Sultanahmet. This is where most of the best-known sites are concentrated,
within reasonably easy walking distance of each other. But do not miss the
opportunity to go further afield, there is much to be seen in this ancient
If you only see one thing in Istanbul make it Aya Sofia, for a thousand
the largest internal space in the world. Built as the Church of Divine
at the time of the Roman Empire it became a mosque at the fall of
Constantinople. It is filled with stunning mosaics and a dome which glows
the light of 30 million gold tiles. It is truly unforgettable.
Then look upwards as you visit the Blue Mosque or Sultan Ahmet Cammii. From
entrance a series of domes takes your eyes even higher, closer to heaven as
architect Mehmet Aga intended. The dazzling blue Iznik tiles that line the
give the mosque its name. When it was built, the Sultan wanted an edifice to
outshine Aya Sofia. He almost succeeded.
Imagine the life of a Sultan in the Topkapi Palace. For nearly 400 years
1453 this was the heart of the Ottoman Empire. The vast building with its
ornate gardens seems to have a place for everything, even a circumcision
Check out the enormous and sumptuously furnished harem quarters which were
once guarded by eunuchs.
Haggle for your souvenirs in the Kapali Carsi or Grand Bazaar which is both
architectural extravaganza and shopper's paradise. No less than 4000 shops
under the lofty dome with its colonnaded galleries and calligraphy-covered
walls. There are bargains to be had in traditional handcrafted carpets,
and leather. You will have to debate the price with the shopkeeper, but that
half the fun.
Clean up in a real Turkish bath. Nothing in the west matches these temples
ablution. One of the best is Cemberlitas Hamami, off Divan Yolu. Built in
for the wife of a Sultan, it has baths for both men and women. For $15 or so
you get a wash and massage from an attendant that, at the time, will make
feel as if your limbs are being pulled off. But afterwards, you will feel as
relaxed and supple as a baby.
Five Places to Eat
You are never far away from a snack, whether it is a fish sandwich, kebab or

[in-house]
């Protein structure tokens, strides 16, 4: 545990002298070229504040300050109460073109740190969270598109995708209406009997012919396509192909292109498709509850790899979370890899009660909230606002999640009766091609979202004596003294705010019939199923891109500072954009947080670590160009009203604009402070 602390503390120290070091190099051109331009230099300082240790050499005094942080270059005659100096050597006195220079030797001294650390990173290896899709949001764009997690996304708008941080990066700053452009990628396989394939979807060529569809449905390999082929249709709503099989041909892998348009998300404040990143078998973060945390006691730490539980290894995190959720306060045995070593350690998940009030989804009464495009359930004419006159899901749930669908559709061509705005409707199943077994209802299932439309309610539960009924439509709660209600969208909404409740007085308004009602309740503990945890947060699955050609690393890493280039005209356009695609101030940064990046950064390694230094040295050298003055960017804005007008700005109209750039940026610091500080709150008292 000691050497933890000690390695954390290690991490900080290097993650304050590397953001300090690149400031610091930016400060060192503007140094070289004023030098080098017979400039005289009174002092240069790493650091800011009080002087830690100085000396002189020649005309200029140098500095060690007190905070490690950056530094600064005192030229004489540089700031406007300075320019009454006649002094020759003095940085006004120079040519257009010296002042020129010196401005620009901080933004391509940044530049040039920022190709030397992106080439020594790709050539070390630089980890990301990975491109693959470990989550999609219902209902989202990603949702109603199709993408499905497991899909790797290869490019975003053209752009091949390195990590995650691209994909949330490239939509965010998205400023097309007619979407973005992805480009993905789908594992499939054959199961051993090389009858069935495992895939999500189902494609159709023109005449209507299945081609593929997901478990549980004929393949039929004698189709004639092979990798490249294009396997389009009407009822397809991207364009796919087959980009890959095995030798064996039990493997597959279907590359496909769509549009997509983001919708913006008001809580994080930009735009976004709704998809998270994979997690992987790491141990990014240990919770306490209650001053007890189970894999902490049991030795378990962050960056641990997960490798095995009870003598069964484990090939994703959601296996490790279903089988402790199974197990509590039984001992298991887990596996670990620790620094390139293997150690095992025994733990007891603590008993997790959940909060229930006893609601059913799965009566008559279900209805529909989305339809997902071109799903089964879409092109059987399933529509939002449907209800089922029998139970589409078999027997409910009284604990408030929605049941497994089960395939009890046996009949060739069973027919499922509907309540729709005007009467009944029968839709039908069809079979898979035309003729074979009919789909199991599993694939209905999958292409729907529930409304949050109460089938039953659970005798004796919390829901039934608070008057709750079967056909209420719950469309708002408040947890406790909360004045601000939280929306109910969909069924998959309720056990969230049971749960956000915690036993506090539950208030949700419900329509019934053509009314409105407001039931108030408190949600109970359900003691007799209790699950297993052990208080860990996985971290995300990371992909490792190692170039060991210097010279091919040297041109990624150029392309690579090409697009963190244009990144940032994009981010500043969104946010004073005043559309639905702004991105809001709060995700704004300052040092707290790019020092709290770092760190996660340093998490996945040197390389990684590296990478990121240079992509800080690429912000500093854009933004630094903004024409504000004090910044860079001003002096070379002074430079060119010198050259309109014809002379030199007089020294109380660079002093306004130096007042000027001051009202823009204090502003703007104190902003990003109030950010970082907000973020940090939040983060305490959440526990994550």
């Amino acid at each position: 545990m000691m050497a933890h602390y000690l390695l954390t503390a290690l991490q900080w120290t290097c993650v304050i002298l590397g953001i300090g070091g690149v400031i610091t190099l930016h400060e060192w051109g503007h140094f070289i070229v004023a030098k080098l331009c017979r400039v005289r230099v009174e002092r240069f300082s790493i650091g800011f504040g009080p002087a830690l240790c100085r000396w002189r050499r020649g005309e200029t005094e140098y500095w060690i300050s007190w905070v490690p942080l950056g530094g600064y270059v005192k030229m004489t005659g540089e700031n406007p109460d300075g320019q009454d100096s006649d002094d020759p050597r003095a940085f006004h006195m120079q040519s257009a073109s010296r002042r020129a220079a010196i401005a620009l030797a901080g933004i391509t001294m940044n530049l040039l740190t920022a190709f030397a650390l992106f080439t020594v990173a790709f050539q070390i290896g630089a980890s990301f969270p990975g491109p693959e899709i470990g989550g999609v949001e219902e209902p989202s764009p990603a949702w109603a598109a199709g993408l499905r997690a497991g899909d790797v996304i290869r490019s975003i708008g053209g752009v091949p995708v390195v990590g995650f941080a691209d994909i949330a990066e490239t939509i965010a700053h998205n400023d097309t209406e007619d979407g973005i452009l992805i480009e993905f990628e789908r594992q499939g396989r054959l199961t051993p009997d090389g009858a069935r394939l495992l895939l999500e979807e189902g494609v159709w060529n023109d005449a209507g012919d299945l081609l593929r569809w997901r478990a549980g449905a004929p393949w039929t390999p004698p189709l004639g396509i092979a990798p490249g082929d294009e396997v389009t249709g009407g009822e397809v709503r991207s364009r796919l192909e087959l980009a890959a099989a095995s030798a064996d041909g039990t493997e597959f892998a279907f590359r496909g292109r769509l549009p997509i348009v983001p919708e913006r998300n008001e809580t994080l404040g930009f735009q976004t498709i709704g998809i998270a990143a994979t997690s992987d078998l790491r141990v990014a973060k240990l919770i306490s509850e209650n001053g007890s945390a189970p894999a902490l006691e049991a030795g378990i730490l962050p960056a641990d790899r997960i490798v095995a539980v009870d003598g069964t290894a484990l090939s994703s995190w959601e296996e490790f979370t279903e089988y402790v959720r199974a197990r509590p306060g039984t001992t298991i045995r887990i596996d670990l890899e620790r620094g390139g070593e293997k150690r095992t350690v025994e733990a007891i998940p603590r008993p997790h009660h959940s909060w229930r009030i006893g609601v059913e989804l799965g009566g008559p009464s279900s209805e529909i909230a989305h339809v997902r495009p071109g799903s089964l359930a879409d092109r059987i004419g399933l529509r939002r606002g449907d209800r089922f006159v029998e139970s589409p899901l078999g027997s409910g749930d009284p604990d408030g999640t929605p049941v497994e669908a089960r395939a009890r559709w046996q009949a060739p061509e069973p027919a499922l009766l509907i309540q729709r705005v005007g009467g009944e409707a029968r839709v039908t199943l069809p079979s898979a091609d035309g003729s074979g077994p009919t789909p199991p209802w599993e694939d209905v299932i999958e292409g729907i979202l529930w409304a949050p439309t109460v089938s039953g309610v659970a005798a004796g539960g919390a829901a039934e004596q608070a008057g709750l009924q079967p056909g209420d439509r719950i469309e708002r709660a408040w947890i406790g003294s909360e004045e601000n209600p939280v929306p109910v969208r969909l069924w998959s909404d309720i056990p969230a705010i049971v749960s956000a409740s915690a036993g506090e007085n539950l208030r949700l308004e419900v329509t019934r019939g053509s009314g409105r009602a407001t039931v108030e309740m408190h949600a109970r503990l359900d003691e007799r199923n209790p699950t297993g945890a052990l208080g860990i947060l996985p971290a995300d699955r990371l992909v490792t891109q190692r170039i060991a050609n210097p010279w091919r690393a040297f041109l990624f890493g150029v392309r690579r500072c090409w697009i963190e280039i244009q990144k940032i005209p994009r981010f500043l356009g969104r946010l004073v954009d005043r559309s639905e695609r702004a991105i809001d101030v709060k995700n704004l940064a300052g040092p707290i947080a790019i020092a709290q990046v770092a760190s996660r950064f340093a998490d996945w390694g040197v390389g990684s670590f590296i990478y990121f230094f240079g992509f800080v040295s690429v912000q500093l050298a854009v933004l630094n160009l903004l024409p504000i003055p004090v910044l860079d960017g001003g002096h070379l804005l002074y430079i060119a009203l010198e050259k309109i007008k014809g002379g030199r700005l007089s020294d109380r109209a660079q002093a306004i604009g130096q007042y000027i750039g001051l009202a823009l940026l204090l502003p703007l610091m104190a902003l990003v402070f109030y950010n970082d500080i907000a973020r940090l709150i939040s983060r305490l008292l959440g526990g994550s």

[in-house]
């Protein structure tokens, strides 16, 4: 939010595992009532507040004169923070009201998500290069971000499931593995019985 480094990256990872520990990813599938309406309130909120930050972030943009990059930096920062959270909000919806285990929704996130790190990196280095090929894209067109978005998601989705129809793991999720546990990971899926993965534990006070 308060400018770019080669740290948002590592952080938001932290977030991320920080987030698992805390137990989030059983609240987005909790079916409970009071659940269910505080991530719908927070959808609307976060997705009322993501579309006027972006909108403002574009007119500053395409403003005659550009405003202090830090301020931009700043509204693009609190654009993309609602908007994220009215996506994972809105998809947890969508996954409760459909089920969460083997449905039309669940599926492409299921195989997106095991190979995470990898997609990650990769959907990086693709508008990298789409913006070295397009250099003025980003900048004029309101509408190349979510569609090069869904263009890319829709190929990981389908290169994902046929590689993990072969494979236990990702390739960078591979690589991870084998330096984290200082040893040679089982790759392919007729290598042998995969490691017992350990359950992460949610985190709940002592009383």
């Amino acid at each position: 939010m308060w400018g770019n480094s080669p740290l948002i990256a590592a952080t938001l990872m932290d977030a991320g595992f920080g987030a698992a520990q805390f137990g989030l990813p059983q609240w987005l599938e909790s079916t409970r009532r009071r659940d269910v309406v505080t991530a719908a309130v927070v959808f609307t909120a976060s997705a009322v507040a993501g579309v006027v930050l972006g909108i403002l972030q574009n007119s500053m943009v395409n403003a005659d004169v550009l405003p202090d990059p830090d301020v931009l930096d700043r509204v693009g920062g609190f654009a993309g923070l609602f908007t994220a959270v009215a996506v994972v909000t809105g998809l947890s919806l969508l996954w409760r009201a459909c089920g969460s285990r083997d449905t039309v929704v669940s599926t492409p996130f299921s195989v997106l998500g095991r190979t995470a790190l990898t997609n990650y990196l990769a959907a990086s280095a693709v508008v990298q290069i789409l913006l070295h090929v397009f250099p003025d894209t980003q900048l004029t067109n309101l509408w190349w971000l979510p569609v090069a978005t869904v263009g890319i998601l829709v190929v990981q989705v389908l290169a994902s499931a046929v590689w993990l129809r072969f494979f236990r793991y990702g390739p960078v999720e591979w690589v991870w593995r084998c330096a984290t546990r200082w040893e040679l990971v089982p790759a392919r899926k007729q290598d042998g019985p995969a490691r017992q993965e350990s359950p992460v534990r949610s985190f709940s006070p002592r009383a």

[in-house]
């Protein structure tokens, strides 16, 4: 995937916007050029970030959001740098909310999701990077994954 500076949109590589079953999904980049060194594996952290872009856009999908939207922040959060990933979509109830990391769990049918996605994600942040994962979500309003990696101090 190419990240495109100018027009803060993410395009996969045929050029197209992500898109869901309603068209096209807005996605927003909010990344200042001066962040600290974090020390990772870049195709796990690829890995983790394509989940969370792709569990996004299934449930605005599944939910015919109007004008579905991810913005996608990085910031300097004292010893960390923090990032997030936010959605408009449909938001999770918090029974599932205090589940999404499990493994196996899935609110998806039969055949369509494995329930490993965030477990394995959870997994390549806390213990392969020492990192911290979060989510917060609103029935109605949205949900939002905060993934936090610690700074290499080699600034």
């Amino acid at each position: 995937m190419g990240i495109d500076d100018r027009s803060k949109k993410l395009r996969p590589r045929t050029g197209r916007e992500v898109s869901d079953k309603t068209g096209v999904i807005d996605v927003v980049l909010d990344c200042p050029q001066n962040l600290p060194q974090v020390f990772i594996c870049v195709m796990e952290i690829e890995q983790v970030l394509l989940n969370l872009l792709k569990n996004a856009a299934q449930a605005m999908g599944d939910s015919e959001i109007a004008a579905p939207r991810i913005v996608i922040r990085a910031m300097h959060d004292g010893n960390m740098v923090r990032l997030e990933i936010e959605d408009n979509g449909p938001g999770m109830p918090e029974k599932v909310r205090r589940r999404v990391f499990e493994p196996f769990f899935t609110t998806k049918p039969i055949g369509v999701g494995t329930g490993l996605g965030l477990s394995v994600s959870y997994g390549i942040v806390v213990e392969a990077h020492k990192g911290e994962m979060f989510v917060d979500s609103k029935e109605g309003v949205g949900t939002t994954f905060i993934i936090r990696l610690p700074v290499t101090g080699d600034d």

selection of small dishes known as "mezes". It is quite easy to spend days
grazing between attractions without ever having a full meal. That would be a
shame because the city does possess some extremely good restaurants and most
extremely well priced in comparison to their more western counterparts.
As you would expect, most of the restaurants feature Turkish cuisine. That
not mean they are all the same. There are definite regional variations, as
will discover, particularly if you sample some of the fiery Anatolian fare.
befits a cosmopolitan city there are also strong culinary influences from
countries such as Russia, France and Italy.
For a taste from the past, try the Daruzziyafe which has opened in the
Suleymaniye Mosque complex in order to preserve Ottoman cuisine. Some
offer live traditional music to go with the soups and stews made to
More upscale is Le Select in Levent. Housed in a beautiful villa, it
Turkish, Russian and French influences with everything from delicate seafood
steak. This is one to book for a special night.
Not quite as pricey but still something special is the Develi, one of the
kebab restaurants in the city. The stunning views across the Sea of Marmara
great food make this a place to remember. Try the Fistikli kebab with
Haci Abdullah in Sakizaqaci Cad always seems to be packed with locals. You
see why. The food is good, especially the grilled meat and pickles and the
price is right. You would find it hard to spend $10 here.
And, just to show that Istanbul is not just for carnivores, vegetarian
restaurants are beginning to spring up. One of the best, Nature and Peace
offers meat-free versions of Turkish dishes and other healthy alternatives.
Istanbul is effectively divided into 3 parts, one in Asia and two in Europe.
The Bosphorous, which flows from the Sea of Marmara to the Black Sea,
Europe from Asia. Actually the Asian side is rather dull and suburban, but
is worth a trip over just to say you have been there and to see the views.
Another body of water, the Golden Horn, divides the western side. To the
is Beyoglu, which was once unpleasantly sleazy, but is now the place to go
fashionable restaurants, bars and clubs. To the south is the Old City where
will find most of the main sights such as Topkapi Palace, Blue Mosque, Aya
Sofya, the Hippodrome and the old city walls.
A taxi from the airport to downtown should cost less than $15. Driving is
to be recommended except for the adventurous and well insured. In the city
are a number of alternatives. Buses and taxis are plentiful, but tend to get
snarled up in the ever-present traffic. Quicker and pleasanter are the
trains and trams, but they run on very limited routes. The best way to get
around by far is on tthe boats that zip around the waterways. Either that or
walk, you will see more that way.
Istanbul book by
Revak is not printed any more. We do not have any copies.